Fundraising umbrella body set to cut staff


A number of staff at the Chartered Institute of Fundraising may lose their jobs as it starts consulting on restructure plans.

The CIOF said that it was proposing changes to the way it worked after finishing a review of its services and products.

The charity, which represents thousands of individual fundraisers and hundreds more organisations, acknowledged that it was looking for “a more cost-effective” model for delivering its services amid the economic downturn.

The CIOF said that it expected “fewer than 10” of its 42 jobs to go as a result.

The consultation will conclude on 12 June. The CIOF said it would announce a final decision in the summer and hoped to have the new structure in place by September.

Addressing members in a blog on the CIOF’s website, Katie Docherty, its chief executive, said: “We know that there are areas we can do more. 

“Your membership journey could be improved through better systems and the connections between teams and services that you engage with should be more joined up so that you get a smoother and more personalised experience.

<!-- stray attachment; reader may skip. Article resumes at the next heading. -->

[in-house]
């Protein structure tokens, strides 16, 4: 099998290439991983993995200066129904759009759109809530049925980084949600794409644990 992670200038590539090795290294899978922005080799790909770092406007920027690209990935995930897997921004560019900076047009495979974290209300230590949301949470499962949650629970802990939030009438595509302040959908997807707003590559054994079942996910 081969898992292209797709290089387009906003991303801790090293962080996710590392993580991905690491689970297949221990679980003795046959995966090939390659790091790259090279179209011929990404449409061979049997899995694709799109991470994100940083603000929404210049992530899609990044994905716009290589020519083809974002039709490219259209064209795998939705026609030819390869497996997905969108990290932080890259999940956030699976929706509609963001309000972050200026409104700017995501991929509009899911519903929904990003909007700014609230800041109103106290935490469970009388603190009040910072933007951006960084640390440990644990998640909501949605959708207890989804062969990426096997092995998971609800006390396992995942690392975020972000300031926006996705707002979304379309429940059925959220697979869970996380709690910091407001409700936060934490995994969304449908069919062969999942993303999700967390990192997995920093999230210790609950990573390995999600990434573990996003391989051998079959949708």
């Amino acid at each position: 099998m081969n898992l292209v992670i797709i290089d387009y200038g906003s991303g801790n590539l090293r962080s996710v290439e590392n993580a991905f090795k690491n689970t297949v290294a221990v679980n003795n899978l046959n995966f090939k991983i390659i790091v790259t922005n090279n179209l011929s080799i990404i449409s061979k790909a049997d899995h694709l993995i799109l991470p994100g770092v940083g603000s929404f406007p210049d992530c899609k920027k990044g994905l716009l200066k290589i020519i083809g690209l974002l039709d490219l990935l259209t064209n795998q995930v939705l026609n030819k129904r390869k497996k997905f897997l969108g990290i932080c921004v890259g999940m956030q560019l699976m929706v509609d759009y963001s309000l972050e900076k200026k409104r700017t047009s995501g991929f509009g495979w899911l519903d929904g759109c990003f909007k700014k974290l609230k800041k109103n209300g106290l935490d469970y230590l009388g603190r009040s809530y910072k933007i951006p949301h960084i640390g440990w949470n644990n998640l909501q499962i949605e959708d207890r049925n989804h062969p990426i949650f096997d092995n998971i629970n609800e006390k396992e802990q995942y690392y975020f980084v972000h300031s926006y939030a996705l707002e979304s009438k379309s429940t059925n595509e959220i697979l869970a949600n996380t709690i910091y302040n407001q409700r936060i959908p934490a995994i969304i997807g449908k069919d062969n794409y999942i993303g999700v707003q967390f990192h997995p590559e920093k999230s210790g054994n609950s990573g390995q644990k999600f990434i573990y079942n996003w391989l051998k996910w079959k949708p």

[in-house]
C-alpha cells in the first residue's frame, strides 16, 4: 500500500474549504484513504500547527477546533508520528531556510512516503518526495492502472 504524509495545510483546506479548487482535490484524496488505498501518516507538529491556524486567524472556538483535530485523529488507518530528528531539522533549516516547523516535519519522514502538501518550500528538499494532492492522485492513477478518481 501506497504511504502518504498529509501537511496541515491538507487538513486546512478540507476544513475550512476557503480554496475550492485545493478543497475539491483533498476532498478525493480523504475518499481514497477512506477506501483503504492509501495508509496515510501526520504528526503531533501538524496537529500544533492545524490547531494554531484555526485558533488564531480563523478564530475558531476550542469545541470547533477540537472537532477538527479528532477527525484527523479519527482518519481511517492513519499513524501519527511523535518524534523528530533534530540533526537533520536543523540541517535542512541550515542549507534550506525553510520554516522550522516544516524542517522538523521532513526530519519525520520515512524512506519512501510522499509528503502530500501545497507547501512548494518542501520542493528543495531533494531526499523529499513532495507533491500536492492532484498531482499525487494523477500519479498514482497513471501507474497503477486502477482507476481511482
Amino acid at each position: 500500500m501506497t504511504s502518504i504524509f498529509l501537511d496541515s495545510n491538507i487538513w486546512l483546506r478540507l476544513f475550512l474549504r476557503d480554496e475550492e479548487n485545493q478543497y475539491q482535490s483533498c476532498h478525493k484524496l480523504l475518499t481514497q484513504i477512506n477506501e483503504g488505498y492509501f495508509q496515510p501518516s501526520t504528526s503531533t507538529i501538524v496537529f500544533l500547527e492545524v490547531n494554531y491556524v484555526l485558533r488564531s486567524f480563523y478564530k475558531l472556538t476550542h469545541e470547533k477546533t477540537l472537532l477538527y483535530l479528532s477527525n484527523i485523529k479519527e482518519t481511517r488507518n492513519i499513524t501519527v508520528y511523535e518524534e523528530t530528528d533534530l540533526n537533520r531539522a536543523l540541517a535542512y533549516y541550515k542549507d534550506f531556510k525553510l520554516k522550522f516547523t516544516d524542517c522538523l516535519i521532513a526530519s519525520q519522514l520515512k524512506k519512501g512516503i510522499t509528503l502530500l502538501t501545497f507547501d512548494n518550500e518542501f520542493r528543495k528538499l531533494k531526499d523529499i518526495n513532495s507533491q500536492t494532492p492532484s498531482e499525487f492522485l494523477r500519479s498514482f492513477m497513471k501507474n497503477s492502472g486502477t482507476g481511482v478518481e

“And from listening to members, we think we can do better by bringing in new ways of working that enable us to be more agile in responding to the changing fundraising landscape and evolving needs of our members.”

Docherty added: “As a charity, we are not immune to the financial pressures that are all around us, and it is right to recognise that the work we are undertaking now to reshape our team is also being done so we can best navigate a difficult economic reality.”

She concluded: “I am confident that with a redesigned organisation we will be the best place to support our members, champion fundraising, and take forward the profession so that you can make the biggest difference to the causes that mean so much to us all.”

The CIOF raised £3.1m in the year to the end of December 2021 and recorded a deficit of £126,000, according to the most recent accounts filed with the Charity Commission. Its general reserves at the end of 2021 were worth just under £20,000.

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